Lest We Forget: Dem Sen Russ Feingold’s Move Against Reconciliation

Posted on March 4, 2010


All we seem to hear out of Senate Democrats these days is the history and number of Republican uses of the reconciliation process. But no one seems to remember Senator Russ Feingold’s (D Wisconsin) stirring oratory on the Senate floor against use of it. He almost approaches the current Republican sentiment regarding its use.

Certainly the President has forgotten that he is no longer in the Senate and has taken to dictating the procedures they will choose to pass his health care reforms. Recently he has been researching executive powers with an eye to use them to circumvent some measures used to pass legislation. Is this the result?  Legislation by presidential fiat? see

Obama Reviews Executive Powers to Bypass or Leverage Congress to Legislate his Agenda

The Republican argument continues to be what it was in the time of President Reagan: it is useful in the budgetary process to resolve problems in this theater.

While an expected adjunct benefit of the Health Care Reform Act  would be deficit reduction, it really is an adjunct, not a guaranteed outcome. Only general measures are recounted in the bill that would reduce the deficit. It is not part and parcel of proposed offices and measures targeted to deliver health care or to purchase insurance to ensure coverage.

Cuts in Medicare services and reduction of abuse of the program have been cited in the proposed legislation as the primary means to pay for the reforms. But until the bill is enacted and review of practices and procedures in the Medicare program have been completed, the true amount to be put in place for monies to cover additionall people cannot be known, and it cannot be known how long it will take to uncover needed information to determine this.  Further it will take time to know how the other aspects of the bill in combination with this will reduce the deficit.

When Republicans were busy using reconciliation for budgetary purposes,

  • pretty much known figures were being reconciled.
  • the nation was not in the midst of a financial crisis to rival the Great Depression.
  • We are not out of the woods in the current crisis and many see another downturn – possibly worse that last year’s slide.

Against this background, arguments in favor of the use of reconciliation are out of line.  Here are Feingold’s words of 2000 put to use in an impassioned plea not to utilize this process [Congressional Record]:

Mr. President, the two fundamental pillars of those rules in the Senate are the right to debate and the right to amend. It is these rights that distinguish the Senate from the House of Representatives and from other parliaments. It is these rights of Senators that allow the Senate as a body to preserve the rights of minorities.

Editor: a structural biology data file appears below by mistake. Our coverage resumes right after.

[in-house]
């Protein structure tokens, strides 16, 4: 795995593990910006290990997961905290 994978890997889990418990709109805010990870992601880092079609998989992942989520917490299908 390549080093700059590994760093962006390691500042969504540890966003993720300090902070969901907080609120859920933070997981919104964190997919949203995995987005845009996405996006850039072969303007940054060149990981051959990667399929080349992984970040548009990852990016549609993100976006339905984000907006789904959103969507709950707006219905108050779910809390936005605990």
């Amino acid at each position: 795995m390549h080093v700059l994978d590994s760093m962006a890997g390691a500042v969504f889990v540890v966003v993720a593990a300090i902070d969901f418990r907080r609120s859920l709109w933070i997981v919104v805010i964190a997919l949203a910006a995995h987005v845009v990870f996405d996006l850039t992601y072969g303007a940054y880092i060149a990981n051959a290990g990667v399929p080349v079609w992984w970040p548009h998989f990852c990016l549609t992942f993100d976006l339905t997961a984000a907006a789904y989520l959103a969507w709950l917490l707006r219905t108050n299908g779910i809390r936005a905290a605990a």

in 1981, in an effort to expedite President Reagan�s first budget, the budget resolution included instructions for years beyond the first fiscal year covered by the resolution, extending the reach of reconciliation bills to more permanent changes in law.

Since then, reconciliation has become a regular feature of most budget resolutions. Since then, Congress has accomplished most significant deficit reduction through the reconciliation process.


The reconciliation process is so powerful that the Senate chose in the mid-1980s to adopt the “Byrd Rule,” named after Senator Robert Byrd, to limit reconciliation solely to deficit reduction.


But the current majority dramatically extended reconciliation in 1996. The new Republican Congress sought to move three reconciliation bills � on welfare, Medicare, and tax cuts. And in a marked departure from past practice, the budget that year devoted one of the three reconciliation bills � the one to cut taxes � solely to worsening the deficit.

The Democratic Leader [Senator Byrd] formally challenged the procedure, but to no avail. Through a series of exchanges with the Presiding Officer, the Democratic Leader demonstrated that the new reconciliation procedure has few limits. After the Democratic Leader appealed the ruling of the Chair, the Senate sustained the procedure on a straight party-line vote.


But the character of the Senate has been unmistakably altered. The majority�s actions are transforming the Senate into a much more majoritarian institution. And that is not how the Founders wanted it.

Recall that the Constitution itself manifests a belief in supermajorities. Supermajority requirements are evident in the veto power, in the ratification of treaties, in the Constitutional amendment process, and in a number of other places.


Recall, as well, that the Founders who created this Senate also expressed a healthy distrust of simple majority rule.

James Madison said that “[i]n Republics, the great danger is, that the majority may not sufficiently respect the rights of the minority.”

Expediency trumps the rights of the minority and it is doubtful that either the founding fathers or voters today can tolerate this sea change. The argument that the process has been used in the past for deficit reduction cannot go past the barrier of the rights of the people and the extraordinary circumstances in which this country now finds itself. This is not a time to bend rules. This is a time to observe and practice rules formulated in less turbulent times.

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